The Art and Science of Shoemaking

Dates: Friday March 16 and Saturday March 17
Time:
1:30pm – 3:00pm
Location: Halo Shoes – 938 NW Everett St., Portland, Oregon

Details
Come learn about the interdisciplinary pursuit that is making shoes by hand. I will show how measurements lead to a last which gives rise to a pattern that can be made into a shoe. Along the way we’ll visit the diverse world of of shoemaking including design, drawing, sewing, sculpture, biology, chemistry, physics and math.

Please feel free to drop in and stay for a while or stay for the whole presentation. I will make time for questions and answers so bring your burning shoe questions!

Shoemaking on display at Halo Shoes

From March 7 to 21 I will be making shoes inside the Halo Shoes store. Larry Olmstead, who makes wonderful handbags, has invited me to work in his shop, which is shared with Halo Shoes, while he is away. Most days I will be in the shop working on shoes as usual so please stop by and say hello. There will also be a special event!

The Art and Science of Shoemaking

Dates: Friday March 16 and Saturday March 17
Time: 1:30pm – 3:00pm
Location: Halo Shoes – 938 NW Everett St., Portland, Oregon
Details
Come learn about the interdisciplinary pursuit that is making shoes by hand. I will show how measurements become a last which gives rise to a pattern that can be made into a shoe. Along the way we’ll visit the diverse world of of shoemaking including design, drawing, sewing, sculpture, biology, chemistry, physics and math.

Please feel free to drop in and stay for a while or stay for the whole presentation. I will make time for questions and answers so bring your burning shoe questions!

Coming Soon To Art & Sole

I will soon start making my first ever regular shoe display at Art & Sole on NE Alberta Street, here in Portland. You will be able walk in to check out the ExIT Cycle shoes, and if you’d like to buy a pair, Art & Sole will fix you up and I will make them to order. Stay tuned for details!

Eurpean Shoe Tour 2010

I have finally returned to business after a very interesting and successful tour of Europe this spring. I was searching for shoe materials, tools and techniques. I met some great shoemakers and found more than I could have hoped for. I posted pictures and little news bits about my trip on Twitter. Many of my posts are about food, travel and friends, but there is shoe stuff in there too!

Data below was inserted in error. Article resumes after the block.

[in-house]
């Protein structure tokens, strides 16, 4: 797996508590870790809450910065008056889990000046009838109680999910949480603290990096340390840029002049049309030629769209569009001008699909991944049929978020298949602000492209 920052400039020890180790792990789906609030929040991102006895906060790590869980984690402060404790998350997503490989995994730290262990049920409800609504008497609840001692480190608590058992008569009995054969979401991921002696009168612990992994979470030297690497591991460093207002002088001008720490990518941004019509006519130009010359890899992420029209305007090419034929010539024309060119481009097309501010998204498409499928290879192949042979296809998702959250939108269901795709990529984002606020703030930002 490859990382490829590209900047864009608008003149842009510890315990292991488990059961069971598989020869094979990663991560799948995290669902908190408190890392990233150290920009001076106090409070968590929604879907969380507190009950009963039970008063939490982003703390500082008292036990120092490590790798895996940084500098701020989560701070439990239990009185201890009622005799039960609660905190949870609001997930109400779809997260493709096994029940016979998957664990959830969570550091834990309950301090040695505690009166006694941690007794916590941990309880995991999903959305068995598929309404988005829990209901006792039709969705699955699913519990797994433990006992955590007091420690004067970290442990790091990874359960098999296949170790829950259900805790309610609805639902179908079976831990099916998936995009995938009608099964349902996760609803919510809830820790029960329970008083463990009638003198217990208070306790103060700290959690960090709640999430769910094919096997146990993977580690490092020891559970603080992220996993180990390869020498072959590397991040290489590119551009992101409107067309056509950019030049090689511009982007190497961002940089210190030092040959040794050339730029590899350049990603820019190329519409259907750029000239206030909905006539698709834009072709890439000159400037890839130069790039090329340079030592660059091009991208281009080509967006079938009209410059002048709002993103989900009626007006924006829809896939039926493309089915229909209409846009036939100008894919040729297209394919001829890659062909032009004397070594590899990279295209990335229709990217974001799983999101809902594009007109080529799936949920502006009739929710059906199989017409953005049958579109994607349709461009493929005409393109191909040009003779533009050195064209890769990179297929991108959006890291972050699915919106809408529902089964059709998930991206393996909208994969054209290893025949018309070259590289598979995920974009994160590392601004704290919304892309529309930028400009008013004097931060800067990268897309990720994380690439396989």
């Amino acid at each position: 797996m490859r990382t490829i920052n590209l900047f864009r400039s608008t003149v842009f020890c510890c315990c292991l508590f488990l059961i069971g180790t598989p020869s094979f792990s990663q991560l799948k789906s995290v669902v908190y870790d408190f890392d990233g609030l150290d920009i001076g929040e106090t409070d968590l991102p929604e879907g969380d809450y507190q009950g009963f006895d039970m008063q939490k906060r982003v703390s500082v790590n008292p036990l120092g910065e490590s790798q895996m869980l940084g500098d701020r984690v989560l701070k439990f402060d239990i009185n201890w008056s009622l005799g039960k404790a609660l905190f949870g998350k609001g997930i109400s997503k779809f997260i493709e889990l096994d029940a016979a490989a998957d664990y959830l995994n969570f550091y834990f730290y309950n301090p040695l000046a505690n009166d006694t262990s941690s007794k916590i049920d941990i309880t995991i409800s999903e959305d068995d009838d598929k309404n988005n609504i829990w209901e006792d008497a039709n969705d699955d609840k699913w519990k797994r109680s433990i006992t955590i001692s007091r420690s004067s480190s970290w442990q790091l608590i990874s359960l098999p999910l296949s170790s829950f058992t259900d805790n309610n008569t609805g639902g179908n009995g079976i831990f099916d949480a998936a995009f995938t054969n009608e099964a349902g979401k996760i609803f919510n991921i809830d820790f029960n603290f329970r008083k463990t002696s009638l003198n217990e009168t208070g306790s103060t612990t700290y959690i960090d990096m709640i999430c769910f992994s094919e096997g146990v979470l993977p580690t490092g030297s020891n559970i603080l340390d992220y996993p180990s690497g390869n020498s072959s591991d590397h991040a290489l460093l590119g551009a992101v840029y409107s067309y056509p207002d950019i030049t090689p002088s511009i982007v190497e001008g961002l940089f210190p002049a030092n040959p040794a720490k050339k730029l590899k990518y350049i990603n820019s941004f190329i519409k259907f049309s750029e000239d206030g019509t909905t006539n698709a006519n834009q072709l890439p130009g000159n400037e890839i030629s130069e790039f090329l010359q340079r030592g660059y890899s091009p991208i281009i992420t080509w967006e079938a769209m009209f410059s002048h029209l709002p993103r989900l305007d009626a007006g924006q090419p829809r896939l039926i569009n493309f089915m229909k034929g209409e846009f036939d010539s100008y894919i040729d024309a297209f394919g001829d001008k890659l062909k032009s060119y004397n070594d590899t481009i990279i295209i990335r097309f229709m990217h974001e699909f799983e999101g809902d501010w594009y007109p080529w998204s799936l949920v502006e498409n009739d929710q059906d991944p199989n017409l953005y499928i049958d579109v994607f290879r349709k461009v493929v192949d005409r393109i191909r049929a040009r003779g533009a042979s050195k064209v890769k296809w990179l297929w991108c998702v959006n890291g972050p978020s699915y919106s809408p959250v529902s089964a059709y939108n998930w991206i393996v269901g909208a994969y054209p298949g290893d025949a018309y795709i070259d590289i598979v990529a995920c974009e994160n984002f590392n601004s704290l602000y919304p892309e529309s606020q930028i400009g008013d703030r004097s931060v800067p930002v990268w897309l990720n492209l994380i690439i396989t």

On Shoe Pricing Part 1

I often get asked about the pricing of my shoes. Some are amazed at how expensive they are, others are amazed at what a great deal they are. Many people have no experience assessing the value of the basic materials used or any idea how much work is involved in making them. In this series of articles I’ll go over the economics of shoe production to help develop an understanding of the way shoes are priced. This will help you understand how shoes are priced in general, and eventually, to understand how my shoes are priced.

In this article, I will cover the general economics of shoes most of us find in stores. It is from seeing the price of shoes in stores, after all, that we develop a familiarity with the price of shoes.

Mark up and Mark down

In the world of retail, the price of a shoes will typically double each time it changes hands. The number of hands a pair of shoes passes through on their way to your feet has a big impact on the price you pay. Let’s say a finished pair of shoes cost a factory $10 to produce, they will need to make some money on them, so they deliver them to the contractor for $20. From there they go to distribution where distributors will pay $40 for the pair. When the stores pick them up for inventory at $80, of course they will want to sell them for more than they paid. Prices may vary, but this is the game. You can see there is some room to mark the price up or down and still make some money.

Effects of Mass Production on Pricing

To have shoes produced in a factory, minimum orders are required. A footwear brand may have good relationships with the contractors who manage manufacturing contracts, or they might have a good relationship with the factory itself, which might allow them to start with smaller orders or spread them out over time, but a simple way to understand the most common type of shoe contract is to consider it in terms of 100,000 pairs of shoes.